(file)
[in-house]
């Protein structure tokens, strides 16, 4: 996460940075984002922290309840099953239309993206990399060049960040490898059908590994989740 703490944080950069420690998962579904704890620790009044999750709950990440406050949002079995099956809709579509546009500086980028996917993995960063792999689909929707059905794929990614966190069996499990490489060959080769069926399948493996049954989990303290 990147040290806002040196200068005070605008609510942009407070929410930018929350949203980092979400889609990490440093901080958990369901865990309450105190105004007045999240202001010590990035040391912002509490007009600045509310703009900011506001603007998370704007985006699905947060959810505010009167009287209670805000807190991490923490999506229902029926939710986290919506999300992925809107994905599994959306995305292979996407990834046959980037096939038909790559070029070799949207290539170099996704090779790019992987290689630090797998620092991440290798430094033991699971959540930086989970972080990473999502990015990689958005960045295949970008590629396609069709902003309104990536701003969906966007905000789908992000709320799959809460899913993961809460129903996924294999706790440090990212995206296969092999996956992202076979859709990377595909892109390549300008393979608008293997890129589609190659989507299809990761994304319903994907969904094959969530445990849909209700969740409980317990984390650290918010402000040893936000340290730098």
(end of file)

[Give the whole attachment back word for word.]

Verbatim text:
[in-house]
């Protein structure tokens, strides 16, 4: 996460940075984002922290309840099953239309993206990399060049960040490898059908590994989740 703490944080950069420690998962579904704890620790009044999750709950990440406050949002079995099956809709579509546009500086980028996917993995960063792999689909929707059905794929990614966190069996499990490489060959080769069926399948493996049954989990303290 990147040290806002040196200068005070605008609510942009407070929410930018929350949203980092979400889609990490440093901080958990369901865990309450105190105004007045999240202001010590990035040391912002509490007009600045509310703009900011506001603007998370704007985006699905947060959810505010009167009287209670805000807190991490923490999506229902029926939710986290919506999300992925809107994905599994959306995305292979996407990834046959980037096939038909790559070029070799949207290539170099996704090779790019992987290689630090797998620092991440290798430094033991699971959540930086989970972080990473999502990015990689958005960045295949970008590629396609069709902003309104990536701003969906966007905000789908992000709320799959809460899913993961809460129903996924294999706790440090990212995206296969092999996956992202076979859709990377595909892109390549300008393979608008293997890129589609190659989507299809990761994304319903994907969904094959969530445990849909209700969740409980317990984390650290918010402000040893936000340290730098």